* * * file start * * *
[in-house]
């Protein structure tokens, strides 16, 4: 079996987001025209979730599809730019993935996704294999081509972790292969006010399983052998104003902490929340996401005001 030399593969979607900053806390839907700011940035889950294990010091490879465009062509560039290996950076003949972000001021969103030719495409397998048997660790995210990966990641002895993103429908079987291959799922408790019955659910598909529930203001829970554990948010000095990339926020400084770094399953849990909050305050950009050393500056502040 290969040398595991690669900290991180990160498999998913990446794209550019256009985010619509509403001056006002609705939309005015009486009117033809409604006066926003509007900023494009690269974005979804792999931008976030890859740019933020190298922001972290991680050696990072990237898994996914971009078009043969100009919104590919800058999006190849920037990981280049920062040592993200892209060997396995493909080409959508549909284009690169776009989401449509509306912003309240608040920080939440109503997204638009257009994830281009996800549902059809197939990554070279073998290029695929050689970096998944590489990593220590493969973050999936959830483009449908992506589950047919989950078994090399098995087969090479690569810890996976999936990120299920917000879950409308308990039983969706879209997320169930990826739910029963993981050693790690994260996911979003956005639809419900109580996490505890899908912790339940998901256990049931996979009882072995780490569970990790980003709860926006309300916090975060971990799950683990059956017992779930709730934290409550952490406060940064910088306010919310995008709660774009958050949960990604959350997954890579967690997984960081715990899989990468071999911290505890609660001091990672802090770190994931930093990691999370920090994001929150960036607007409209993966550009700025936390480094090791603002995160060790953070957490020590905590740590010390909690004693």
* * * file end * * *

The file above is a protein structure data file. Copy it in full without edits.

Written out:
[in-house]
């Protein structure tokens, strides 16, 4: 079996987001025209979730599809730019993935996704294999081509972790292969006010399983052998104003902490929340996401005001 030399593969979607900053806390839907700011940035889950294990010091490879465009062509560039290996950076003949972000001021969103030719495409397998048997660790995210990966990641002895993103429908079987291959799922408790019955659910598909529930203001829970554990948010000095990339926020400084770094399953849990909050305050950009050393500056502040 290969040398595991690669900290991180990160498999998913990446794209550019256009985010619509509403001056006002609705939309005015009486009117033809409604006066926003509007900023494009690269974005979804792999931008976030890859740019933020190298922001972290991680050696990072990237898994996914971009078009043969100009919104590919800058999006190849920037990981280049920062040592993200892209060997396995493909080409959508549909284009690169776009989401449509509306912003309240608040920080939440109503997204638009257009994830281009996800549902059809197939990554070279073998290029695929050689970096998944590489990593220590493969973050999936959830483009449908992506589950047919989950078994090399098995087969090479690569810890996976999936990120299920917000879950409308308990039983969706879209997320169930990826739910029963993981050693790690994260996911979003956005639809419900109580996490505890899908912790339940998901256990049931996979009882072995780490569970990790980003709860926006309300916090975060971990799950683990059956017992779930709730934290409550952490406060940064910088306010919310995008709660774009958050949960990604959350997954890579967690997984960081715990899989990468071999911290505890609660001091990672802090770190994931930093990691999370920090994001929150960036607007409209993966550009700025936390480094090791603002995160060790953070957490020590905590740590010390909690004693």